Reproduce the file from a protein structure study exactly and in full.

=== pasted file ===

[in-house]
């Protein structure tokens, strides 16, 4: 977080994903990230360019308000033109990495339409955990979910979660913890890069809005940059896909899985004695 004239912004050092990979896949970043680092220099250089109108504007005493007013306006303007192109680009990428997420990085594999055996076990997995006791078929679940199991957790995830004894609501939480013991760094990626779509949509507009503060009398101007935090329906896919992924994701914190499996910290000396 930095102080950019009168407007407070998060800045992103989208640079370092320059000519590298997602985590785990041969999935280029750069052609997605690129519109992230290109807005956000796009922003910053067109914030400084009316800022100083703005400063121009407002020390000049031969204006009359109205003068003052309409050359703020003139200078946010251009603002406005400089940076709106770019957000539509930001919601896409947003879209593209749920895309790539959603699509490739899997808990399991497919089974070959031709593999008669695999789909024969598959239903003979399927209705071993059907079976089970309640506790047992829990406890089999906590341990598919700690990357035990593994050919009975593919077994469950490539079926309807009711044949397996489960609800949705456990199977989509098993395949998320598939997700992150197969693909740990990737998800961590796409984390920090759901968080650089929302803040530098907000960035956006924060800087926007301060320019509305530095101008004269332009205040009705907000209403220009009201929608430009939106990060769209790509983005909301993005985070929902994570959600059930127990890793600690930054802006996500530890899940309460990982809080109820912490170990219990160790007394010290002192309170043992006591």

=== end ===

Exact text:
[in-house]
């Protein structure tokens, strides 16, 4: 977080994903990230360019308000033109990495339409955990979910979660913890890069809005940059896909899985004695 004239912004050092990979896949970043680092220099250089109108504007005493007013306006303007192109680009990428997420990085594999055996076990997995006791078929679940199991957790995830004894609501939480013991760094990626779509949509507009503060009398101007935090329906896919992924994701914190499996910290000396 930095102080950019009168407007407070998060800045992103989208640079370092320059000519590298997602985590785990041969999935280029750069052609997605690129519109992230290109807005956000796009922003910053067109914030400084009316800022100083703005400063121009407002020390000049031969204006009359109205003068003052309409050359703020003139200078946010251009603002406005400089940076709106770019957000539509930001919601896409947003879209593209749920895309790539959603699509490739899997808990399991497919089974070959031709593999008669695999789909024969598959239903003979399927209705071993059907079976089970309640506790047992829990406890089999906590341990598919700690990357035990593994050919009975593919077994469950490539079926309807009711044949397996489960609800949705456990199977989509098993395949998320598939997700992150197969693909740990990737998800961590796409984390920090759901968080650089929302803040530098907000960035956006924060800087926007301060320019509305530095101008004269332009205040009705907000209403220009009201929608430009939106990060769209790509983005909301993005985070929902994570959600059930127990890793600690930054802006996500530890899940309460990982809080109820912490170990219990160790007394010290002192309170043992006591």